The benefits of breastfeeding can not be disputed during this day of mass-information. Many women read up on the benefits of breast feeding during pregnancy and decide, “Okay, I guess I’m going to breastfeed then.” and then they hear about their neighbor, and their best friend, and their cousin, and their sister who all tried it but say that breastfeeding hurt, or that it was too hard. They say they had to give up, and it just didn't work out. So instead expectant moms say, “I guess I'll give it a try, but if it doesn't work out it's no big deal I'll just switch to bottles and formula.” We then have this trend of great numbers of women who begin breastfeeding exclusively but by three months less than half are still breastfeeding exclusively and I have to wonder why is that?
If I refelct on experience I think a number of factors play into this. Whether it be lack of emotional support, lack of physical help, lack of understanding of a breastfed babies needs as opposed to a formula fed babies needs, early return to work, the list is endless! One thought that is constantly in my mind as I am helping new mom’s with breastfeeding support is, “How could this issue have been avoided?” I think there is one way to set new mom’s up with breastfeeding success from the get go. Just as women prepare for childbirth they also need to prepare for breastfeeding, and that starts during pregnancy.
It would be helpful for women during pregnancy to seek out breastfeeding resources in their communities such as La Leche League meetings, support groups, mommy circles. Expecting moms should start looking into what common problems might arise and how to solve them quickly. They should have the phone number of a lactation consultant handy and maybe even speak with that consultant during pregnancy to address any issues or concerns. They should familiarize themselves with the language surrounding breastfeeding and familiarize themselves with other mothers who are breastfeeding.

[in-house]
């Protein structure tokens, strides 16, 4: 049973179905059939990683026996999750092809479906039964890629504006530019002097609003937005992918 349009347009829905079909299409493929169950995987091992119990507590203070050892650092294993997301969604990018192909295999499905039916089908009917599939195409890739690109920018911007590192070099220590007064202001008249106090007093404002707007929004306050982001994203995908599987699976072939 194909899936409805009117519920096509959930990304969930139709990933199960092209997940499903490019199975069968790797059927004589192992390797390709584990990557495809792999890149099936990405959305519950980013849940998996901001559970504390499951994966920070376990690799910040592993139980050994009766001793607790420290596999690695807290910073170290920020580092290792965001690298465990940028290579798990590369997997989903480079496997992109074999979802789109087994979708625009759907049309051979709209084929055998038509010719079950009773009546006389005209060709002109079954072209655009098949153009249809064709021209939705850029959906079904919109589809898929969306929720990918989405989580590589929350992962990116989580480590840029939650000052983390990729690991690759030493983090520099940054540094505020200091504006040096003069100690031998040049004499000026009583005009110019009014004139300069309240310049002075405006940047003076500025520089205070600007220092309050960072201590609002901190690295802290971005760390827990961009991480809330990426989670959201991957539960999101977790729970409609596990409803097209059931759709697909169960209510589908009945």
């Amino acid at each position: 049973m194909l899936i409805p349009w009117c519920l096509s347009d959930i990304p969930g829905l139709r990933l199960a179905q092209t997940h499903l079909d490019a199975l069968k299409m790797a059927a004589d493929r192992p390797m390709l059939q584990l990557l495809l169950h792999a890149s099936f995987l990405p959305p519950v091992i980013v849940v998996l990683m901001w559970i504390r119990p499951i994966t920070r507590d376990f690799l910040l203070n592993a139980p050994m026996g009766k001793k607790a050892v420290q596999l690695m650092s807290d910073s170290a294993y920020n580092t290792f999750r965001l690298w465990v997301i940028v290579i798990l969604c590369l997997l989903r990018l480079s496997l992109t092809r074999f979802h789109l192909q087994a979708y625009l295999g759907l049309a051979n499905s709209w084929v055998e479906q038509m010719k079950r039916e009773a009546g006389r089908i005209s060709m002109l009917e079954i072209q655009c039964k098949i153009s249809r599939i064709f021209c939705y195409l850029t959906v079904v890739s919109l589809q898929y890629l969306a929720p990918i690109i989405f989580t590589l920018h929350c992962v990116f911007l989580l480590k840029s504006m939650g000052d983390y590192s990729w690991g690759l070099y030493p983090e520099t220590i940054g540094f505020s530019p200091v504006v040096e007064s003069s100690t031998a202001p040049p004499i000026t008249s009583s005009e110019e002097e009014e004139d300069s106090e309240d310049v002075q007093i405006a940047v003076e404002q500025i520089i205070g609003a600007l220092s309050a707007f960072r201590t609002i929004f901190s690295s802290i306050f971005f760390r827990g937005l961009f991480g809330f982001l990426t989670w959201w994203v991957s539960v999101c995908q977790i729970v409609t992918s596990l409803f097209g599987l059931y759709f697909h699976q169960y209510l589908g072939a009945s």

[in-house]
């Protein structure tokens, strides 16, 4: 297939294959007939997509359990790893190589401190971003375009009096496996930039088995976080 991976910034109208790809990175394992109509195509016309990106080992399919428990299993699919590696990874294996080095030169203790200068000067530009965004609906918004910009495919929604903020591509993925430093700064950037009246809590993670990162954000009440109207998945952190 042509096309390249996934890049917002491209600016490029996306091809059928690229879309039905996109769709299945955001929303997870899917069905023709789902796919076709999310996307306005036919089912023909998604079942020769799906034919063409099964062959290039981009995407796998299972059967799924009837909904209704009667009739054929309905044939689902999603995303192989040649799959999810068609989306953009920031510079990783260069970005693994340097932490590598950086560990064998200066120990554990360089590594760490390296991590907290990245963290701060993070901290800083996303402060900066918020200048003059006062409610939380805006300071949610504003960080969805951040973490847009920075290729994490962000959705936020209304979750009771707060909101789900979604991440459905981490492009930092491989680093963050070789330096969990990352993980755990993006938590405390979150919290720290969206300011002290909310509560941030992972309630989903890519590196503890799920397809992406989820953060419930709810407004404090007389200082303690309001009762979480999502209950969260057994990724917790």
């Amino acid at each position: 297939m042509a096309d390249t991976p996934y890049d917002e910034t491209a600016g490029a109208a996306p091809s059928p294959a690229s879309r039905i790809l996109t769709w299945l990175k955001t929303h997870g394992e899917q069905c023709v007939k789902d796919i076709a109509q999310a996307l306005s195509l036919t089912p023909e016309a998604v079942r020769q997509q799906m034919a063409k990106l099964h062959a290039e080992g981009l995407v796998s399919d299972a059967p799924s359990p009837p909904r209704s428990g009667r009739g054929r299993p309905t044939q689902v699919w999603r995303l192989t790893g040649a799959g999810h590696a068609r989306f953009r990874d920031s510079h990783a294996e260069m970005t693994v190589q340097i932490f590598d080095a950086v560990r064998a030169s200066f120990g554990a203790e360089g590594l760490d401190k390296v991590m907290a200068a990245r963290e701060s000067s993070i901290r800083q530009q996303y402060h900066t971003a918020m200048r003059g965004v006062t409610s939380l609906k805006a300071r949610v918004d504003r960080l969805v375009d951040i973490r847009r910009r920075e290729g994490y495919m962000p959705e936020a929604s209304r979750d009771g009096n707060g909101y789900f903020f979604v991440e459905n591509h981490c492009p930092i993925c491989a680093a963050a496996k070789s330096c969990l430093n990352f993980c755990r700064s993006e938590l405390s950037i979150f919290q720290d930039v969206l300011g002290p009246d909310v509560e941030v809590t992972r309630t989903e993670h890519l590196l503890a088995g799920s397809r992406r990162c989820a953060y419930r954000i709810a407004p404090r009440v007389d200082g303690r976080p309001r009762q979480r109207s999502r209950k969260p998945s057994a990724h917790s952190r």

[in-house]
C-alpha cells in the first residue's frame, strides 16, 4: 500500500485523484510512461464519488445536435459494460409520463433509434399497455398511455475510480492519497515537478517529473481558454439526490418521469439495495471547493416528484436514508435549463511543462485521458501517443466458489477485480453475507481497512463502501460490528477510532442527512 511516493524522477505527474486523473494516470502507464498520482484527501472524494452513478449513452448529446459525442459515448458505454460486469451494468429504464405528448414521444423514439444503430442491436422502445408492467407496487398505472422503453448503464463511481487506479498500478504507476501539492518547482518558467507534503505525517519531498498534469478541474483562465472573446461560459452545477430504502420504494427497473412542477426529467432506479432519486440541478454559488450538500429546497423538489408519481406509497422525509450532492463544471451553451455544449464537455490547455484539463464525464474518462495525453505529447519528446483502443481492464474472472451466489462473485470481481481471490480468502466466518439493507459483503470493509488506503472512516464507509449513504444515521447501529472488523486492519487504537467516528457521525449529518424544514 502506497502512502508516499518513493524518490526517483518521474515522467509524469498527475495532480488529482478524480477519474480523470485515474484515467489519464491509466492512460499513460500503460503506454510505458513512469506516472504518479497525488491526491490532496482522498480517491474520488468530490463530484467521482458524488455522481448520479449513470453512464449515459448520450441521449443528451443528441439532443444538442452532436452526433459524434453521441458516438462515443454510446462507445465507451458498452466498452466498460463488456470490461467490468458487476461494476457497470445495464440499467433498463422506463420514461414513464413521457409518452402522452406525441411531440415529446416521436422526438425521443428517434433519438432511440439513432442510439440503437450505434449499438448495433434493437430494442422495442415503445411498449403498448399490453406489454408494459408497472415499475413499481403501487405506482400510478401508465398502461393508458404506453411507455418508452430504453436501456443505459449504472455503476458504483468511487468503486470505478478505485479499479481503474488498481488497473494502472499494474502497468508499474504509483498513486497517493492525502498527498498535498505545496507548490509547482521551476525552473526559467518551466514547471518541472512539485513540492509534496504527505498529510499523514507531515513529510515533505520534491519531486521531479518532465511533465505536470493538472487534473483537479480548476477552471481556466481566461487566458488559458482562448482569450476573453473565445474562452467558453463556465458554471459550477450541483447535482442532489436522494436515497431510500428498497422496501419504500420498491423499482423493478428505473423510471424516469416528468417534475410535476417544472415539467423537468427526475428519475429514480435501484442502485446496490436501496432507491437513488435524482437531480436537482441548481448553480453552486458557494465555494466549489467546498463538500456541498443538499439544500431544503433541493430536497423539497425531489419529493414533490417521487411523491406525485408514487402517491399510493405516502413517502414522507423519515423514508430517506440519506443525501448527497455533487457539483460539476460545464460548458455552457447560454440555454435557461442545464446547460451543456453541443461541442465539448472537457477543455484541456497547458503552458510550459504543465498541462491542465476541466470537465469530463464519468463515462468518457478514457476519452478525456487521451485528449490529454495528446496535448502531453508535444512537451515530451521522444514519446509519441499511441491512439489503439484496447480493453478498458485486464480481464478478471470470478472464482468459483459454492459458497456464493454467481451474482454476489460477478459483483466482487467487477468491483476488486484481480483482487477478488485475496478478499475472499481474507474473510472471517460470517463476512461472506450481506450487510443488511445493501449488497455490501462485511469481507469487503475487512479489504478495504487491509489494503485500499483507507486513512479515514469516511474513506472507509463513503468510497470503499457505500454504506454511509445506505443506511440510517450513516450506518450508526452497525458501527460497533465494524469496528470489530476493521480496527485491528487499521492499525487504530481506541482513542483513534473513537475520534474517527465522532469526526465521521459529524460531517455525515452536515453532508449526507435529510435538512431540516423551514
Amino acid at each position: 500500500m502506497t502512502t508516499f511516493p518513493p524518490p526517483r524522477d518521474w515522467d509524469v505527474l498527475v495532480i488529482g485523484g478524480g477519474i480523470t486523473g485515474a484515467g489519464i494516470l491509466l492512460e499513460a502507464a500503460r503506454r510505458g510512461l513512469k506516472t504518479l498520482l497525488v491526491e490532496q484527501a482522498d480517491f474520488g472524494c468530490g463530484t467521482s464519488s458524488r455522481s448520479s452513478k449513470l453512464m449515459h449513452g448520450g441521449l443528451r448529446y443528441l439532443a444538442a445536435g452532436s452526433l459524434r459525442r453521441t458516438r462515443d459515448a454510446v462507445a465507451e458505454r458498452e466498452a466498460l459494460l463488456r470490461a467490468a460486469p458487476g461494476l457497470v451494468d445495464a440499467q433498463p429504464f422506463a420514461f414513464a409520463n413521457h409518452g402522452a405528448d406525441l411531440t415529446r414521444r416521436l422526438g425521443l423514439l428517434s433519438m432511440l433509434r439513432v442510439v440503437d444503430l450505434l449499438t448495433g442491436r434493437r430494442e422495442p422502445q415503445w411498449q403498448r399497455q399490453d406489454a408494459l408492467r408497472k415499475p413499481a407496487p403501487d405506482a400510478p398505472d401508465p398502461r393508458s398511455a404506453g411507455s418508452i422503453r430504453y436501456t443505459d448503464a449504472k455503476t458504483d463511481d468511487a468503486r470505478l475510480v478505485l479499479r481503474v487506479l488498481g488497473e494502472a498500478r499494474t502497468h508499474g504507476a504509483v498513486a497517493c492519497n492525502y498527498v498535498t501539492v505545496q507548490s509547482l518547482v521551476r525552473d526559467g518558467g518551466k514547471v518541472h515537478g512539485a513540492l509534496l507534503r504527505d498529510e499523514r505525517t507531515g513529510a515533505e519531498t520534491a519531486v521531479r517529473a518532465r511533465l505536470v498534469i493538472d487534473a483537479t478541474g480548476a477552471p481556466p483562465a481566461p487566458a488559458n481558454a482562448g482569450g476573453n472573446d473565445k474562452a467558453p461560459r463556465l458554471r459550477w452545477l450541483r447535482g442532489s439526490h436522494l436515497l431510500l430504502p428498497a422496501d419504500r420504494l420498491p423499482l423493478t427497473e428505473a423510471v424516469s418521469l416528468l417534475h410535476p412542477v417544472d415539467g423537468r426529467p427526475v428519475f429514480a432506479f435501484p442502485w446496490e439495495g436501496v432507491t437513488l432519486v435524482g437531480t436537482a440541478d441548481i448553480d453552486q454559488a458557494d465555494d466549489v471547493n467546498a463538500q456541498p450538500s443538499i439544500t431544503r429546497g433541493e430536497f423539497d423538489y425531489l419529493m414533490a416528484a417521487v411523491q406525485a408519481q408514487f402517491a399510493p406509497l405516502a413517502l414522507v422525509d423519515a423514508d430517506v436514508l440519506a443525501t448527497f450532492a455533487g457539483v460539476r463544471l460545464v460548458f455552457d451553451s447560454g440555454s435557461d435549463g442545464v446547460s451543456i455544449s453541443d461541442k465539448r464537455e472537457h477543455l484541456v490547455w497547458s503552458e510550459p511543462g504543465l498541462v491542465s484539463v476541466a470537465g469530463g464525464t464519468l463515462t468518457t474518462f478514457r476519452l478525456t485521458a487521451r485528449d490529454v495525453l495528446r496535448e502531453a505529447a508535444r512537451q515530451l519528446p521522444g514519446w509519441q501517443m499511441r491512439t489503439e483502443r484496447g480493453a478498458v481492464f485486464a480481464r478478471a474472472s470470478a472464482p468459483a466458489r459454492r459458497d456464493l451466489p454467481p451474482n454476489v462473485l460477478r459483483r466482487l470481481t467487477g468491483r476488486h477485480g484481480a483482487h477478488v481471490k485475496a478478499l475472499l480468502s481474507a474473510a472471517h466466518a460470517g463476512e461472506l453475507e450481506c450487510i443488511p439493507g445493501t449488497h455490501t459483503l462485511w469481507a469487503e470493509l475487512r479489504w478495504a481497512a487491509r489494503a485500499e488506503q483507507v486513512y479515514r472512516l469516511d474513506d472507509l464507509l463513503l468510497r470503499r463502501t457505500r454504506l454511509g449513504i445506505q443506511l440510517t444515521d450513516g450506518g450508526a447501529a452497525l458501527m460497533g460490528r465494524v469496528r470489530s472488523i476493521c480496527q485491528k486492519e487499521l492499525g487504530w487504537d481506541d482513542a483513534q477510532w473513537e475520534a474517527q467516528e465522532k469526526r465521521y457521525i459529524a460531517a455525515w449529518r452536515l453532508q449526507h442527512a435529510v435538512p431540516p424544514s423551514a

I once heard a story of a gorilla in a zoo who had a baby but wouldn't nurse the baby because it had never seen another animal baby and it just couldn't figure out how. At first I thought, “Wait isn't this supposed to be natural!? That's a real animal with real animal instincts, not just a fake ones like humans!” The zoo keepers didn’t let this poor baby starve, they instead thought of an ingenious solution. The solution for this gorilla was to bring in a real live human breastfeeding mom and let that gorilla watch that mom breastfeed for a few sessions and then in turn the gorilla decided to breastfeed its own baby. Isn’t that completely wild!?!? (Pun intended, I'm a cornball). If a gorilla needed to watch and learn wouldn't it make sense that a human would need to watch and learn as well? The generation before us is a generation of formula feeders and there's nothing wrong with that! They thought they were doing what was best at the time, and formula is a wonderful and amazing tool for those who truly need it! But because the generation before us thought of it as a better nutrition supplement for children in turn the successful rates of breastfeeding were very very low in that generation. As a result my generation has not seen a lot of breastfeeding out in the open. I know that when I had my first child I had only ever seen one person breastfeed before and it was during the first week of their baby's life, they had cracked and bleeding nipples because of a bad latch that no one helped her with, she evidently switched to formula in the second week, and that was my first and only impression of what breast feeding was like before I breastfed my own baby. As I am sure many new mommas have similar experiences. And just like that gorilla in the story, doesn’t if make sense that seeing success would help to foster success, or at least make success seem more attainable?